This article adds to the understanding of participation in presidential primaries by: (1) incorporating the differences in the nature of the nomination contest between the party controlling the presidency and the opposition party, and (2) positing candidate strategy as an important intervening variable through which many of the legal and scheduling factors affect primary turnout. As more rules affect candidate strategy in the in-party while the earliness of the primary influences candidate actions in the out-party, the indirect influences on turnout differ between the two types of contest. The aspects of candidate strategy influencing turnout directly also vary by the types of contest with the number of candidates being important to the out-party and the intensity of campaigning being important to the in-party model.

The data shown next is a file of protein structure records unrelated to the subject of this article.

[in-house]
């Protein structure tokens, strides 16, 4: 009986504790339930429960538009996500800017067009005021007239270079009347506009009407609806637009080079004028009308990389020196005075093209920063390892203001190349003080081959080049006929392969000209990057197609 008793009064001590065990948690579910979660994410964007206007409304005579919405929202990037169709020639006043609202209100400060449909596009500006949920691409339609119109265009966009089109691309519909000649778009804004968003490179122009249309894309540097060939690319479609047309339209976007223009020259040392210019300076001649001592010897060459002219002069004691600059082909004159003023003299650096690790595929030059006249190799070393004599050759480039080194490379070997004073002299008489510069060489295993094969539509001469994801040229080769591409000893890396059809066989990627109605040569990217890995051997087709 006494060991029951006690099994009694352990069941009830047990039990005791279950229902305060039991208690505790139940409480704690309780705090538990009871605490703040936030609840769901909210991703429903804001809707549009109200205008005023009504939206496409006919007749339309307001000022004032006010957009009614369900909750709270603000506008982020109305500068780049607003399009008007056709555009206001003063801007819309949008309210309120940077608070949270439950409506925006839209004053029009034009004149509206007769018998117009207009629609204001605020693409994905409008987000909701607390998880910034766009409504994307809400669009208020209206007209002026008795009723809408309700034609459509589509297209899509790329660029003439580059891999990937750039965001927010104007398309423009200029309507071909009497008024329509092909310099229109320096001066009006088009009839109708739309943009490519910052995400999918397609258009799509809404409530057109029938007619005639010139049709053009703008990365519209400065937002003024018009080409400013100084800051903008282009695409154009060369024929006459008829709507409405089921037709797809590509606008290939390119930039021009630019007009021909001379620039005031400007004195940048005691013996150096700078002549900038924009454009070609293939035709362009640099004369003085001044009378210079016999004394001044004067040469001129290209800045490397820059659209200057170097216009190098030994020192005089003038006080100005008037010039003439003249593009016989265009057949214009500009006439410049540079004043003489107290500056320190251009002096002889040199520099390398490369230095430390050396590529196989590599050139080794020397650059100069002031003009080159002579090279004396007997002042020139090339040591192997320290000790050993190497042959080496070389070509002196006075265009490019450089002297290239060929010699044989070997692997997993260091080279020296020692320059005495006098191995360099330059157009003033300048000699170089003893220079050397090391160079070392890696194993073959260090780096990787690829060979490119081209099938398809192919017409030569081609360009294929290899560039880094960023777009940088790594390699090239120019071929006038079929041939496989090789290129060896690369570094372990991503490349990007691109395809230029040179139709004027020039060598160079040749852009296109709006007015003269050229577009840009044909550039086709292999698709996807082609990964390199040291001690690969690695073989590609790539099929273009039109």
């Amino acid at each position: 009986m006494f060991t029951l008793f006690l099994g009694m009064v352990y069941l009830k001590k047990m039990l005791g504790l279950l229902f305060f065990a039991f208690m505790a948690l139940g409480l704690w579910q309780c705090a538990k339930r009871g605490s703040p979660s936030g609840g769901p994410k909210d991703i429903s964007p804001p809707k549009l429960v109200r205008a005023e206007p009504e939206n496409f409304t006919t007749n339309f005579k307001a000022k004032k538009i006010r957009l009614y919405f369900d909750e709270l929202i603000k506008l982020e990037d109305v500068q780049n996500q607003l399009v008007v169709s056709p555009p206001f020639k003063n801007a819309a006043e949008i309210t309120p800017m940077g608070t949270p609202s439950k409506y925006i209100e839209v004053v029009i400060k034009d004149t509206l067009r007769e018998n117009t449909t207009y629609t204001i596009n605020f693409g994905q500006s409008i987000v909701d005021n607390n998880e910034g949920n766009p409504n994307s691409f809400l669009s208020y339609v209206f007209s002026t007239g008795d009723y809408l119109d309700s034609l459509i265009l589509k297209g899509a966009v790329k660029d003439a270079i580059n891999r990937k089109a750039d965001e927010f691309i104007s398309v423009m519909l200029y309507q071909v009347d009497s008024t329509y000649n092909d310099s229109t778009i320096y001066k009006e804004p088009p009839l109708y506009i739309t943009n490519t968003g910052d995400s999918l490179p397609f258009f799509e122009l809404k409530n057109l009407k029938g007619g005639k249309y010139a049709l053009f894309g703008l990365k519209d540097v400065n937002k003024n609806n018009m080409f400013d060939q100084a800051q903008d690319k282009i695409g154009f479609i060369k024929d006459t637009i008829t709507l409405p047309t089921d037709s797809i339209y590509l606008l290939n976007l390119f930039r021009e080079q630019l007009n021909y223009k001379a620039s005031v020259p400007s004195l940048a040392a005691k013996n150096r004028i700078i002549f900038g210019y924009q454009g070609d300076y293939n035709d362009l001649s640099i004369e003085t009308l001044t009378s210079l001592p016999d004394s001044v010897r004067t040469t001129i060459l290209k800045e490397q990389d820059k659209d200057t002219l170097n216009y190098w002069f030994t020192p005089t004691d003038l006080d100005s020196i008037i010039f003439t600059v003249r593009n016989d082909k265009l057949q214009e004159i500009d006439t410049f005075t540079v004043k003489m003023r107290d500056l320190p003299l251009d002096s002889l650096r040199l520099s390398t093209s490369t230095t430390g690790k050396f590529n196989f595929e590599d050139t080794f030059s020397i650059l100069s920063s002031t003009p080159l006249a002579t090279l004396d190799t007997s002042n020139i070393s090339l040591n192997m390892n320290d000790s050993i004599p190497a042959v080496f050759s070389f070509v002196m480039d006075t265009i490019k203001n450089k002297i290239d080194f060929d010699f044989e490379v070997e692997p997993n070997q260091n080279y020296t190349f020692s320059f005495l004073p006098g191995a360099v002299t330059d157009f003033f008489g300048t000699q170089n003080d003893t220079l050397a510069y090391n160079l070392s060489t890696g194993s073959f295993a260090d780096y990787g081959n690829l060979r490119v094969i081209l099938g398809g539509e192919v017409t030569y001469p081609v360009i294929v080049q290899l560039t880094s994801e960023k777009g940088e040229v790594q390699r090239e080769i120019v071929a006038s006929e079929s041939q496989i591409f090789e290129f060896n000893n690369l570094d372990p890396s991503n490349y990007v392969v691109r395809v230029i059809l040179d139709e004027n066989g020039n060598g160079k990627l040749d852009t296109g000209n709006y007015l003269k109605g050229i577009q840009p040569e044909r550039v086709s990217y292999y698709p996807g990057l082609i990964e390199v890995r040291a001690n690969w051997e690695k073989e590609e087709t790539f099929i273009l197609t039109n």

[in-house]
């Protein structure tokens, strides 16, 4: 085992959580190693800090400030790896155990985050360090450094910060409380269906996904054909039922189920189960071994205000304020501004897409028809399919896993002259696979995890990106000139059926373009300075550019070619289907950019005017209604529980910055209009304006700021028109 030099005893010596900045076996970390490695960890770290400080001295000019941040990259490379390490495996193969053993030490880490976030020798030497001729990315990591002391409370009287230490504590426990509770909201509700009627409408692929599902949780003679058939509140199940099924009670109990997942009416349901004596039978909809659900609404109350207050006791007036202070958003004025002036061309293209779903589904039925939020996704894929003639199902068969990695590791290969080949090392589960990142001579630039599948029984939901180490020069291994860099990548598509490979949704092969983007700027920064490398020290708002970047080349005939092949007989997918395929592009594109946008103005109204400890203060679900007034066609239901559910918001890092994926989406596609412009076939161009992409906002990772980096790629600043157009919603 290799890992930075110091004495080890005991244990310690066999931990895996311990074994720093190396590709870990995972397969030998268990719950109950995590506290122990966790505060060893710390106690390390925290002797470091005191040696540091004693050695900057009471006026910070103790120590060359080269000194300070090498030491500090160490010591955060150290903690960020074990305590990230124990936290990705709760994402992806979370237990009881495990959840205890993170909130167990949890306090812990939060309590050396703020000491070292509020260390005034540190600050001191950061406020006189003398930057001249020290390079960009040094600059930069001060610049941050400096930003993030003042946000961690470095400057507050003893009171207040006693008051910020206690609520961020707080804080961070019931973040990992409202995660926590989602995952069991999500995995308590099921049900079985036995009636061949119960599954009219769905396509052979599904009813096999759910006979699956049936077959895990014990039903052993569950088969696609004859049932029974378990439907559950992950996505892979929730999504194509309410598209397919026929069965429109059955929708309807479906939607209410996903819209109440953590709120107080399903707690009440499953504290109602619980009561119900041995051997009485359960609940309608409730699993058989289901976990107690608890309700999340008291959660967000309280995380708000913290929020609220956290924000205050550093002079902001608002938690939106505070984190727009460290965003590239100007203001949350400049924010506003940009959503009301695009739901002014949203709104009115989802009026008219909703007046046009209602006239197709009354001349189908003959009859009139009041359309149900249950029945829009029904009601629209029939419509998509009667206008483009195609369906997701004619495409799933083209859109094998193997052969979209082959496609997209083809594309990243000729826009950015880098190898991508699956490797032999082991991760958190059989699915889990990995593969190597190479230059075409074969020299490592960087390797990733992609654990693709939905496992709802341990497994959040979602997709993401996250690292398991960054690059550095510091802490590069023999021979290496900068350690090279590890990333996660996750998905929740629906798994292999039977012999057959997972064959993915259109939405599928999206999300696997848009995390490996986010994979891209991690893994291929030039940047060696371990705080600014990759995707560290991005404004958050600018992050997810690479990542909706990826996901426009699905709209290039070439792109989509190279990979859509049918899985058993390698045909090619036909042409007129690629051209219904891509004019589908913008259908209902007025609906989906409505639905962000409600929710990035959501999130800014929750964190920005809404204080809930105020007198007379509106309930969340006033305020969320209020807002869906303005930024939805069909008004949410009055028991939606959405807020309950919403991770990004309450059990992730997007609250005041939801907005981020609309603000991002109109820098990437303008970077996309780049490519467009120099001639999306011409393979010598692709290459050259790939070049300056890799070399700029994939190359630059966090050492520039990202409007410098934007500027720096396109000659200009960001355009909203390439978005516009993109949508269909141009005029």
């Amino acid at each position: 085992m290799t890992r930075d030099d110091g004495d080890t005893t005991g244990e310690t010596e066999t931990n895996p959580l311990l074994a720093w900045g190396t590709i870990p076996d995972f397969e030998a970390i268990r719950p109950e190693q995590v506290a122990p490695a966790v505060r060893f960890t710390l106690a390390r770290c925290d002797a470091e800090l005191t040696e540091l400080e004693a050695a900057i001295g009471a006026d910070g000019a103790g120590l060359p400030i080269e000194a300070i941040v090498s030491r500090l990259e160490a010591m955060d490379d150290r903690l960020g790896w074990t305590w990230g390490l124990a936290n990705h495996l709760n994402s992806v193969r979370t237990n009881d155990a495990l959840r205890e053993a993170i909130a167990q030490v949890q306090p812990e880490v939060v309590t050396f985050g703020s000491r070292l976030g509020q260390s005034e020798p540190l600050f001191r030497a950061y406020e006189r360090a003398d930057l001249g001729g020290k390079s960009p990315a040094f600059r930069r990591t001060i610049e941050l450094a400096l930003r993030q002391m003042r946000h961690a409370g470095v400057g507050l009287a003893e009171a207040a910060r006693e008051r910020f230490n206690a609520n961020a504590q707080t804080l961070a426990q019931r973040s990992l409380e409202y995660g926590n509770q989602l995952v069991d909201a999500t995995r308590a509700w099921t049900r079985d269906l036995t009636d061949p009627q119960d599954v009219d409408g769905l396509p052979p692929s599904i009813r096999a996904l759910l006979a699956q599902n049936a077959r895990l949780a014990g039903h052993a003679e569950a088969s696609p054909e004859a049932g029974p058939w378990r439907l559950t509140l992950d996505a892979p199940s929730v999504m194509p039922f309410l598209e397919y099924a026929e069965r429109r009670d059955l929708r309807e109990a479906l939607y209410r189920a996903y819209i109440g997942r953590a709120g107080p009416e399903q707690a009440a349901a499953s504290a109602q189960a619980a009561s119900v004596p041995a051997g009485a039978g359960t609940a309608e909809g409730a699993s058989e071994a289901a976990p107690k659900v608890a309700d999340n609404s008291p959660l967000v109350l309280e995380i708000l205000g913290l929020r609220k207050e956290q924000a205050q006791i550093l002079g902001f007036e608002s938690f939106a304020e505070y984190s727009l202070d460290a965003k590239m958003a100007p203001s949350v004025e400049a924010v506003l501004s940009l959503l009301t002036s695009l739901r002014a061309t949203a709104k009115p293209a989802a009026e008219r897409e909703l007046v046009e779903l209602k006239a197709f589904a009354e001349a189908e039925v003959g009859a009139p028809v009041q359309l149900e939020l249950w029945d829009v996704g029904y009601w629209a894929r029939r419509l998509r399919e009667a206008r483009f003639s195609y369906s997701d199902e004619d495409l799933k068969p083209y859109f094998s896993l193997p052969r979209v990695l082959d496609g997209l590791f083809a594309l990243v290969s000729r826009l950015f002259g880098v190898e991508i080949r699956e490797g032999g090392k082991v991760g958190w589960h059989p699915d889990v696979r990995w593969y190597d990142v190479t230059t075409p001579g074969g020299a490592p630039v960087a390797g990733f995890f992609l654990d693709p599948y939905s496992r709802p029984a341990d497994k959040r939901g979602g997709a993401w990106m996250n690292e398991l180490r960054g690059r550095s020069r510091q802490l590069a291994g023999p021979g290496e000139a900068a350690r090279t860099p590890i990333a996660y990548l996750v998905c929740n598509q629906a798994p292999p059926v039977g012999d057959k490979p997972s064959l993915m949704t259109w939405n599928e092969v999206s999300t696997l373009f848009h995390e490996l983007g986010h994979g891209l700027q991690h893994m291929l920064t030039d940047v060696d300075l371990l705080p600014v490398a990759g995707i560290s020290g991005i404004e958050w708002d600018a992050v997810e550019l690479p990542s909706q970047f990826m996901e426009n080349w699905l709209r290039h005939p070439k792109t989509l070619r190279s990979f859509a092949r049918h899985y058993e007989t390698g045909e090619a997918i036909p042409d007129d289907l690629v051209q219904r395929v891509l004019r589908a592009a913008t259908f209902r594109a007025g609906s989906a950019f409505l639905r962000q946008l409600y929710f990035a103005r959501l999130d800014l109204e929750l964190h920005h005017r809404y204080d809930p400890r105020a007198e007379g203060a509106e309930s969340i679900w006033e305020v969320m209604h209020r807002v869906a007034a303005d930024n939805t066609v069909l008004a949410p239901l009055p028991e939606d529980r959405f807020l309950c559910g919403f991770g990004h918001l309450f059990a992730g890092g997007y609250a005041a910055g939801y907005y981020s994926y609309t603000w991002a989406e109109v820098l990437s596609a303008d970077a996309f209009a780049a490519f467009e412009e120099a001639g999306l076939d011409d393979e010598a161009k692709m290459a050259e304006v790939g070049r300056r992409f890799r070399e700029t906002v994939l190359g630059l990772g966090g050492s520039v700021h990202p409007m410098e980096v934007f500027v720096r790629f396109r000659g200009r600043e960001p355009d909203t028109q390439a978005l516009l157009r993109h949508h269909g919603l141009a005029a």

ASJC Scopus subject areas
- Sociology and Political Science